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Published: February 22nd 2012
As we stood on platform 9 of Beijing Railway Station, awaiting the departure of the first train of our trip from Beijing to Moscow by the China, Mongolian and Russian Railways, we couldn’t help feeling exited at the prospect of the longest overland journey of our lives. A distance of 7500km stood ahead of us.
The first leg of the trip was from Beijing to Ulan Bataar, the capital of Mongolia. Within a few hours of setting off and leaving Beijing behind we entered the hills of northern China. The scenery was immediately beautiful, as we travelled through valleys & over rivers, our eyes constantly glued to the window as we watched the picturesque chinese villages pass by whilst listening to the hypnotising sound of the train wheels turning.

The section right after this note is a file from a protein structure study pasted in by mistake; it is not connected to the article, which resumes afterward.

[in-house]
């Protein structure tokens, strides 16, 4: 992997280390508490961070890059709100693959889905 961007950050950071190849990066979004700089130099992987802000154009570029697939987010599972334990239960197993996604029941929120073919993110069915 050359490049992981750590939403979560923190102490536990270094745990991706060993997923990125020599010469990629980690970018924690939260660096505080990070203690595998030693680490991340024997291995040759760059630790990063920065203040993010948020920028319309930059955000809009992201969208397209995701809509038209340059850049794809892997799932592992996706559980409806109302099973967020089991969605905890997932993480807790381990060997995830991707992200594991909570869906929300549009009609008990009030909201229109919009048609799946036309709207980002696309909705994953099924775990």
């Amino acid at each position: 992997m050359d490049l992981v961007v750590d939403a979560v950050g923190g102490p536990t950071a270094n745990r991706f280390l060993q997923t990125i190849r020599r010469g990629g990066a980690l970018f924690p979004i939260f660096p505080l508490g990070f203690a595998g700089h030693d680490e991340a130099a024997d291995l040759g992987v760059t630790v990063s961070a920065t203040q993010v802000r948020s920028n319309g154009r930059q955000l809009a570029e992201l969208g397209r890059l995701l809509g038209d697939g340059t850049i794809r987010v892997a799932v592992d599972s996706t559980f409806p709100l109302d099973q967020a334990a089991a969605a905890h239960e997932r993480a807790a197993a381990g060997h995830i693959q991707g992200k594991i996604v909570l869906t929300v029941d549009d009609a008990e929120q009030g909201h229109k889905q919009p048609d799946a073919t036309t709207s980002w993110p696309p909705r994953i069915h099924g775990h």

As we settled into our first day on the train, we realised how captivating such a journey could be. For hours we sat quietly contented, watching the changing landscapes go by.
Our first major stop was Irlian, the China-Mongolia Border. Border crossings can often be a pain when travelling but 10 hours to clear the formalities seemed a bit excessive! When we found out why we were stopping for
so long, we actually found it amazing. As we were leaving the Chinese Railway system and heading into Mongolia, the train could go no further until it had changed its wheels!